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GROWING UP WITHOUT BORDERS

Von Nikolay Nikolov / 10. Mai 2017
Credits: Pixabay/ antriksh; Lizenz CC0

The Orange Magazine has been created by the European Youth Press (EYP) to provide journalistic education and to support young journalists by giving them room to explore media and current affairs. Young European journalists are immersed in a subject through visiting different countries and producing content that is straight forward and cuts to the heart of the pressing issues of the day. The focus has changed from providing a learning environment to ensuring the highest quality possible while still allowing young journalists the space to practice and develop their professional skills within an enabling and inspiring environment.

‘What do you want to be when you grow up?’ This is what I asked ten little inhabitants of the ‘Voenna rampa’ refugee camp in Sofia, Bulgaria.

I was part of a group of volunteers, visiting the refugee camp with the goal to spend some time with the children and get a glimpse of their reality. It is difficult to describe the camp itself because the little inhabitants made it impossible to perceive the surroundings – their spirit and energy are too captivating. We played games, painted, and talked. It was easy to forget the depressing reality of intolerance of the outside world, and I hoped they were oblivious to it.

However, the life outside was not as welcoming as the children were to me. Amid highly polarized opinions toward refugees, in 2016 alone, over 12 000 people have crossed the Bulgarian-Turkish border on the journey to what they believed would be a better life. None of them have Bulgaria in mind when they start their journey, yet this external border of the EU is what a lot of them reach.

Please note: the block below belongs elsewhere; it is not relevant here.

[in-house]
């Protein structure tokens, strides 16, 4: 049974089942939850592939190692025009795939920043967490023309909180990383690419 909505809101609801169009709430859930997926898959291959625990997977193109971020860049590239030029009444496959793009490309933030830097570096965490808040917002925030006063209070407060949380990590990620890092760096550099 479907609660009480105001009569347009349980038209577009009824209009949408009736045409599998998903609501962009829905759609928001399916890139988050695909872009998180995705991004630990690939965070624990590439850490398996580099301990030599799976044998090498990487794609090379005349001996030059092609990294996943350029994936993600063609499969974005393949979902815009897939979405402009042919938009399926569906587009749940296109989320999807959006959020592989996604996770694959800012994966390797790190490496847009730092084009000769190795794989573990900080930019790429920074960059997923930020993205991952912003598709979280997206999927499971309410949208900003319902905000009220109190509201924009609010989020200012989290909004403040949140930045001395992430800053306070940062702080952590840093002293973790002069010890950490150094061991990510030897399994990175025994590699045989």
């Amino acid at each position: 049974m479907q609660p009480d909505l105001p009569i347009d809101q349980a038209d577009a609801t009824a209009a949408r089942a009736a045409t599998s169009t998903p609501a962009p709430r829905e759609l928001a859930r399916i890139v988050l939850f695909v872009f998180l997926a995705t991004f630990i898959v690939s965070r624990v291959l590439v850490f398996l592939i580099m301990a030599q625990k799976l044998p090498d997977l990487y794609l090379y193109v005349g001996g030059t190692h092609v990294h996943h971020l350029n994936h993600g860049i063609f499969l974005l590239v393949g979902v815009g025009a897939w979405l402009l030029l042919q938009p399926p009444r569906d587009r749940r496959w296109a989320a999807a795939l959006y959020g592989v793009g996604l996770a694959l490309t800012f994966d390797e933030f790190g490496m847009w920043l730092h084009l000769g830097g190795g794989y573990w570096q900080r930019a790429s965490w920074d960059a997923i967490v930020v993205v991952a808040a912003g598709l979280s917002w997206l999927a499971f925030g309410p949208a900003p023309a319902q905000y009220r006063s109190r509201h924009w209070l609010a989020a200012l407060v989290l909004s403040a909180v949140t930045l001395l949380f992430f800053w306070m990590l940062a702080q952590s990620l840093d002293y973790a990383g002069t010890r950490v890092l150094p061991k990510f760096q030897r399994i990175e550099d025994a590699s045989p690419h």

Over 12 000 people have crossed the Bulgarian-Turkish border in 2016 alone

Just like in the past, when the fences attempted to shield the Eastern Bloc from Western Europe, the newly installed razor fences are now supposed to shield Europe from incoming refugees. Populism and xenophobia are spreading like wildfire fueled by far right politicians and the occasional opportunists. They are hiding behind the fake mask of patriotism and make it even harder for the once oppressed citizens of communist Bulgaria to catch up with such values as tolerance and respect for others. According to “Alpha research”, 63% of Bulgarians perceive refugees as a threat.

Emigration from the country, however, remains high, and many Bulgarians themselves leave their homeland to work in richer EU countries. For example, there are more than 225 thousand Bulgarians working in Germany as of 2016. They have received many benefits of the EU membership, which enabled them to travel and work freely in other European states. Being the poorest country in the EU, empathy does not seem like a priority in Bulgaria. How much time will it take to transform the clenched fist of fear into a raised hand for equality?

 

Find out more about the congress #angekommen and this particular article here.

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